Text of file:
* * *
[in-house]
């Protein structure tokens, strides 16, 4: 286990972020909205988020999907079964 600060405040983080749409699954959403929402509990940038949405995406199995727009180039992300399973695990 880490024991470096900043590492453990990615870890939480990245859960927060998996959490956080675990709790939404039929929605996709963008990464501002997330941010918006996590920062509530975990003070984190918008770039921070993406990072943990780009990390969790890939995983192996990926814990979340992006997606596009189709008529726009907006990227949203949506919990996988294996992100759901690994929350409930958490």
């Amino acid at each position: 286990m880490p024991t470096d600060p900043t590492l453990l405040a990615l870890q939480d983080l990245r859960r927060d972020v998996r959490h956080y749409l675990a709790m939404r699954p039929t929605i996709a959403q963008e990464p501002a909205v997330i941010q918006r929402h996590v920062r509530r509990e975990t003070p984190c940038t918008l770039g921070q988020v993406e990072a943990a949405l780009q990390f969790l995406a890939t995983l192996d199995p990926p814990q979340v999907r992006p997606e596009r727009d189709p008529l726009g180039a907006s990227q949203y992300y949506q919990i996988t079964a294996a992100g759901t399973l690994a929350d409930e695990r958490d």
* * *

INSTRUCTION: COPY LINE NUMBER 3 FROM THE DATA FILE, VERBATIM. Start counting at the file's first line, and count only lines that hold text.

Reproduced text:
């Amino acid at each position: 286990m880490p024991t470096d600060p900043t590492l453990l405040a990615l870890q939480d983080l990245r859960r927060d972020v998996r959490h956080y749409l675990a709790m939404r699954p039929t929605i996709a959403q963008e990464p501002a909205v997330i941010q918006r929402h996590v920062r509530r509990e975990t003070p984190c940038t918008l770039g921070q988020v993406e990072a943990a949405l780009q990390f969790l995406a890939t995983l192996d199995p990926p814990q979340v999907r992006p997606e596009r727009d189709p008529l726009g180039a907006s990227q949203y992300y949506q919990i996988t079964a294996a992100g759901t399973l690994a929350d409930e695990r958490d």